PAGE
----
The Ultimate Fresh Grocerant Concept

Indoor farming may soon provide retailers year-round supplies of produce

The Lempert Report

Grocery retailers are struggling to compete online, in-store and in their prepared foods offerings, including their grocerants. They struggle to offer local foods as many local producers are not able to guarantee a consistent supply. It’s time to own local.

So you could become a forager and spend lots of time and money testing out a slew of farmers to find a few that works, or you could become your own self-sustaining microfarmer, with a watchdog to make sure you don’t screw up. 

Babylon Micro-Farms is a modular farm startup based in Charlottesville, Va. The company sells 32-inch deep, 66-inch wide, 960-inch tall units that use controlled-environment hydroponics to grow leafy greens, herbs and edible flowers. There is no soil, sunlight or standard-type seeds. Babylon uses seed pods: There are 227 varieties on trays. The units are remotely managed to determine the correct amount of water and light with real-time data collection via the cloud. A 15-square-foot microfarm is capable of producing as much produce as 2,000 square feet of outdoor farmland under this controlled environment. Just imagine what a wall of three or four of these units could supply to your operation.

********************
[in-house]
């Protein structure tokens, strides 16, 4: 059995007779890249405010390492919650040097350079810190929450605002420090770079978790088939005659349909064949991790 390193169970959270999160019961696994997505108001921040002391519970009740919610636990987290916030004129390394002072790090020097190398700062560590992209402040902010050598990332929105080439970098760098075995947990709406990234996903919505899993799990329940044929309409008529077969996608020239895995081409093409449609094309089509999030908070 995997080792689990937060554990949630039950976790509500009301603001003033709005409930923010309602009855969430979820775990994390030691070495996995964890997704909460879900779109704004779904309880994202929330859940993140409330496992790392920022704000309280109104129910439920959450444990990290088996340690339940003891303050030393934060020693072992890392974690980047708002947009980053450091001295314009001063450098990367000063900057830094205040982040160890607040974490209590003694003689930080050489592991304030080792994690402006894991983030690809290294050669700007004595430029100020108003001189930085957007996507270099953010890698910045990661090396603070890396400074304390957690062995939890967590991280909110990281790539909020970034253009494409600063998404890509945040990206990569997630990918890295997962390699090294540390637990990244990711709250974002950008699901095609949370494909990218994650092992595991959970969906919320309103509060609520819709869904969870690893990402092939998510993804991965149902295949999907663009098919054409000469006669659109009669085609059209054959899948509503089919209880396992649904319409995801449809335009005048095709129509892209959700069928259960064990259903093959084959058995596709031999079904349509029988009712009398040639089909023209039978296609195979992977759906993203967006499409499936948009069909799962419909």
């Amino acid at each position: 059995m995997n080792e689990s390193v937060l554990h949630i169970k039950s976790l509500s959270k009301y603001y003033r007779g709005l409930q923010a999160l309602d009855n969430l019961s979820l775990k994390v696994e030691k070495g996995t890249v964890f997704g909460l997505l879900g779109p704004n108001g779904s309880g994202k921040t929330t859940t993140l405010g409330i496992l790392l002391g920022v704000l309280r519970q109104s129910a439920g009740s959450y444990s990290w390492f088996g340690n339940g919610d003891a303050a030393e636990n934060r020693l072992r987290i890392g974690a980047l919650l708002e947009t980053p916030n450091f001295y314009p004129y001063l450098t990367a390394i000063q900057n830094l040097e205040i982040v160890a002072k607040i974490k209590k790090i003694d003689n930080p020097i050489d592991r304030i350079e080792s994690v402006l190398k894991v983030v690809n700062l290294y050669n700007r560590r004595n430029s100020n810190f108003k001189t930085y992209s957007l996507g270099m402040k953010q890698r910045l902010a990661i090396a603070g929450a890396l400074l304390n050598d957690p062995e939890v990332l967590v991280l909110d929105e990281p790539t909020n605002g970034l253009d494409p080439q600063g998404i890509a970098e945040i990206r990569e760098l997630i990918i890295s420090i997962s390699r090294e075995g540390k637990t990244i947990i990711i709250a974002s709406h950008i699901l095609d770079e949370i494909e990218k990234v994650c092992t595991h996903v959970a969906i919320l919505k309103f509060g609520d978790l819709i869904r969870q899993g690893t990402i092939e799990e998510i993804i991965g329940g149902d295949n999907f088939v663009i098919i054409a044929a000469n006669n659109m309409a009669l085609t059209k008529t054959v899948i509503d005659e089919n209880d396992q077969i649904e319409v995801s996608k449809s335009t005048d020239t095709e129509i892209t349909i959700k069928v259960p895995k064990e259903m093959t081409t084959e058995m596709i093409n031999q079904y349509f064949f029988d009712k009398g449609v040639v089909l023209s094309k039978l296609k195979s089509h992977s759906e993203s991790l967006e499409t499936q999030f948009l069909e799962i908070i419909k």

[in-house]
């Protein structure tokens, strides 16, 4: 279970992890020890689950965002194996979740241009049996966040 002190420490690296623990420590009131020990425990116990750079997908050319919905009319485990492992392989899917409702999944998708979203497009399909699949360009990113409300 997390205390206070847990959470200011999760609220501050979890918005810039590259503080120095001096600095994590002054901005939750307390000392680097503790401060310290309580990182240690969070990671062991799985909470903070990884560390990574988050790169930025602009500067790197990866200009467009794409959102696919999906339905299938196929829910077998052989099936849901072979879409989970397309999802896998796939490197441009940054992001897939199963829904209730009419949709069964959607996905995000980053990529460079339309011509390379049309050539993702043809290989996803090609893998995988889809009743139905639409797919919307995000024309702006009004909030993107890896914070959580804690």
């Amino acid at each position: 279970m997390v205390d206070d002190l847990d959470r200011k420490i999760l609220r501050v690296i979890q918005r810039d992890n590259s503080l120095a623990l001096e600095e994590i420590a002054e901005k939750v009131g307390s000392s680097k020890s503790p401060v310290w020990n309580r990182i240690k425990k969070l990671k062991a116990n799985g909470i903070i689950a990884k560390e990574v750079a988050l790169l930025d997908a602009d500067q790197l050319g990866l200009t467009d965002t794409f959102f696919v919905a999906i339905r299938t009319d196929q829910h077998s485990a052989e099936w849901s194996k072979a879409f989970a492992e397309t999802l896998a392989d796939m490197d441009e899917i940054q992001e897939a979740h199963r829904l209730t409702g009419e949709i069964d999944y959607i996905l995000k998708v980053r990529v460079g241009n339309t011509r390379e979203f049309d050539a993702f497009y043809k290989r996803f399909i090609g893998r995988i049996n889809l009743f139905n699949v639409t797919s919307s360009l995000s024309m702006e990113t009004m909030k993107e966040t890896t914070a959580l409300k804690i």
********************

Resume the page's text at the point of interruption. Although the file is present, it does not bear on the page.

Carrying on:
Not only can you tout local and guarantee a year-round supply for your grocerant, but the eye appeal alone will scream fresh to your shoppers. As reported in Forbes, Babylon has a controlled environment test facility in Charlottesville where plant scientists run trials on seed varieties from around the world, dialing in tailored growth recipes to produce higher yields and consistent flavors. The technology consists of an array of sensors and utilizes camera vision to create an automated feedback loop that analyzes the data to increase the rate at which growth recipes can be developed.

What is so interesting to me about the concept is the business model. Retailers can agree to a two-year lease, plus pay a monthly fee. Babylon installs the machines, provides a subscription of growing supplies and remotely manages the crop growth. All you have to do is pick the produce and prepare in your kitchen.

Babylon is a startup, but it is well past the testing phase and the first major act of scaling is currently underway, installing their farms in major corporate restaurants, cafeterias, resort hotels and grocery stores. 



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